An affectionate portrait of boxing legend Muhammad Ali.
Shanahan, a medical technology salesman whose job required him to be on hand during some gnarly surgeries, met Ali as a volunteer with a Chicago-area charity that put athletes together with at-risk kids from the city’s “poorest and most crime-ridden neighborhoods,” not much different from the ones surrounding the boxer’s childhood home in Louisville. He approached Ali in the fall of 1975 to enlist his help, and, somewhat to his surprise, he found Ali both willing to participate and much more affable than his tough exterior might suggest, with “a million closest friends” in the bargain. Not that Ali—as fascinated by Shanahan’s up-close looks into the body as Shanahan was in Ali (“I think he still had a hard time imagining that I started my workday looking into open chest cavities”)—wasn’t plenty tough in the ring, but this account is mostly set in the world outside the arena. Charming moments abound, as when Ali and Shanahan head out for ice cream and encounter a roomful of customers made nervous by the presence of someone so famous, to which Ali responds by waving them over and saying to one young girl, “I am Muhammad Ali, the heavyweight champion of the world, and now you can tell your children and grandchildren that you and your daddy had ice cream with me at 31 Flavors.” One example of kindness follows another, with pointed contrasts with other famous figures in Ali’s circle—Bill Cosby, for instance, who emerges looking every bit as bad as in recent headlines. One of the finest episodes goes even further, though, and finds Ali behaving as nothing short of a hero, talking a trouble Vietnam veteran out of suicide high atop a Los Angeles building.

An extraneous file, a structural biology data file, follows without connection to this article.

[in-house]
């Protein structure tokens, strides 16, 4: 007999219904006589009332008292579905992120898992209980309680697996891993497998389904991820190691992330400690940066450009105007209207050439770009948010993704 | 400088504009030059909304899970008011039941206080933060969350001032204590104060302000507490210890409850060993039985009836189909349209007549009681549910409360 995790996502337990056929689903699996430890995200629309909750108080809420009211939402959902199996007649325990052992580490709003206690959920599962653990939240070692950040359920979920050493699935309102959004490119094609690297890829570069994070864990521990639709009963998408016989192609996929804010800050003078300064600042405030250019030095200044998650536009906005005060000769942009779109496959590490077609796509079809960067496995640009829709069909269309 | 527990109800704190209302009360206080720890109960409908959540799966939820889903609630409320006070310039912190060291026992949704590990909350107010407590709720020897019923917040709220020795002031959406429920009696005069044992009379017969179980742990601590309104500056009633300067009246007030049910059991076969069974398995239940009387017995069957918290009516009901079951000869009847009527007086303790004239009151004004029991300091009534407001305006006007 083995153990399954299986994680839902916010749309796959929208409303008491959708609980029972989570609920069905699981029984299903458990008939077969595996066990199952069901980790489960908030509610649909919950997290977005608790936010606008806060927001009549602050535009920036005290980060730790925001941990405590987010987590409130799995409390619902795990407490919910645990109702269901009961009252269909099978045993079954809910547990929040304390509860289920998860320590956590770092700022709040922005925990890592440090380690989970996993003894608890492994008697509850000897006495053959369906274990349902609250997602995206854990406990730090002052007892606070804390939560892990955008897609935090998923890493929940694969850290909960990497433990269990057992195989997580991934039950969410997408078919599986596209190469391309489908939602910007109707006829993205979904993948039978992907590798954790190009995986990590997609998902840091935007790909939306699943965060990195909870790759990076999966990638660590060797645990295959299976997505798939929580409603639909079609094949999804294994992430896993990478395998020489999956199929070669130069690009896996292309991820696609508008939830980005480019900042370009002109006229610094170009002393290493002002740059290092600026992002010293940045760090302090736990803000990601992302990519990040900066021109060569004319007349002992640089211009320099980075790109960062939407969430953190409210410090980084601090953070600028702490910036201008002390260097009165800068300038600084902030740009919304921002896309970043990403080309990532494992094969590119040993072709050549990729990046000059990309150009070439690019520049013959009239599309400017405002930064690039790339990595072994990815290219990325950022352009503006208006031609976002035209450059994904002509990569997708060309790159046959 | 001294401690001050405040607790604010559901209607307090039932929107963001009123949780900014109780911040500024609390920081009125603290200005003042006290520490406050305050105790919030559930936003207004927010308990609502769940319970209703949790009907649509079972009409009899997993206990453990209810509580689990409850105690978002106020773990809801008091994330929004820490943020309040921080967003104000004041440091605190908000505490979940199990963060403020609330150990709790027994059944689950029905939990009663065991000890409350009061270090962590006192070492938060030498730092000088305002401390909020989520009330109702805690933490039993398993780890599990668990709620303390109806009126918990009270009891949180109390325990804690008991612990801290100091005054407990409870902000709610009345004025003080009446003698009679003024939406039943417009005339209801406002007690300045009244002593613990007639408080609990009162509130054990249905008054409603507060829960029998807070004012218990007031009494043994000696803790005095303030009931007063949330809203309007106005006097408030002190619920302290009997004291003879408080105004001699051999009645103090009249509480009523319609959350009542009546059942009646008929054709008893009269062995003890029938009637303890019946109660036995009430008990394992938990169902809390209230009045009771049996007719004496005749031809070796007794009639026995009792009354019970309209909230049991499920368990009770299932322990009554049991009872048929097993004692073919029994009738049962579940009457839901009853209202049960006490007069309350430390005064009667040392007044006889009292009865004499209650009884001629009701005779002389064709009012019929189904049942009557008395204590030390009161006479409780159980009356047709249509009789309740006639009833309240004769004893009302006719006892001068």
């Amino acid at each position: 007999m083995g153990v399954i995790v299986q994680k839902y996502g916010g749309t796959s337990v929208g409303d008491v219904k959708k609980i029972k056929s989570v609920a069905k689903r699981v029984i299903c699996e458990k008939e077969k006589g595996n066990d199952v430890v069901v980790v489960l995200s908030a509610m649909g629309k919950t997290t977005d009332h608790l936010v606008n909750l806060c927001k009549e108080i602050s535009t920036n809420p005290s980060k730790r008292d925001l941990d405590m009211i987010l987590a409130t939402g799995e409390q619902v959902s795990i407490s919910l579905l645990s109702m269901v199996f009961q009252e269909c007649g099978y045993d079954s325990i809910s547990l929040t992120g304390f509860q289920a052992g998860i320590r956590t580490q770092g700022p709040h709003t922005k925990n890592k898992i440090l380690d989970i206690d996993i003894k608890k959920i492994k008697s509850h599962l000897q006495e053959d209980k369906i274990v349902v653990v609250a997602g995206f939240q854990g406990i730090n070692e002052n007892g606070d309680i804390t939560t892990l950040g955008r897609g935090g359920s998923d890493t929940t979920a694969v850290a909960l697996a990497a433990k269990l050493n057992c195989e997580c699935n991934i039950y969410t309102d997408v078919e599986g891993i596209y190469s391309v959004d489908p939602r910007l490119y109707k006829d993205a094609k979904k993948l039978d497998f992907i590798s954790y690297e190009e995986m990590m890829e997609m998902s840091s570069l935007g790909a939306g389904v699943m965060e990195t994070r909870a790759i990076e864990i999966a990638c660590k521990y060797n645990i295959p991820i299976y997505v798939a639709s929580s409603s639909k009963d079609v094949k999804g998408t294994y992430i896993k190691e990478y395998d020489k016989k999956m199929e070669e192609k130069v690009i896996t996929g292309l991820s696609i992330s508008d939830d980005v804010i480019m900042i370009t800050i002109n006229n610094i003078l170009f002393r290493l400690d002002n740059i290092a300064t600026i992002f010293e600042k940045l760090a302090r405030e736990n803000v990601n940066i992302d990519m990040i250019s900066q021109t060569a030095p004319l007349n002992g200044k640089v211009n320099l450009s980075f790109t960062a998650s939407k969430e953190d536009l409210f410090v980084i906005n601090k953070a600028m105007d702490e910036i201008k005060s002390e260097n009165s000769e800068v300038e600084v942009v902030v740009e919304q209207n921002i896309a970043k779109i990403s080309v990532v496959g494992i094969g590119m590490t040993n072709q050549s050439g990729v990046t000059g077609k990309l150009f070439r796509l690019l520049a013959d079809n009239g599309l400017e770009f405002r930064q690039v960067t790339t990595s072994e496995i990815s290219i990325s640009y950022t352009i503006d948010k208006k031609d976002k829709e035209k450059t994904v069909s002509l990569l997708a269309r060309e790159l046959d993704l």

If you’re wondering why Ali is called “The Greatest,” this unchallenging but pleasant memoir makes for a good place to start.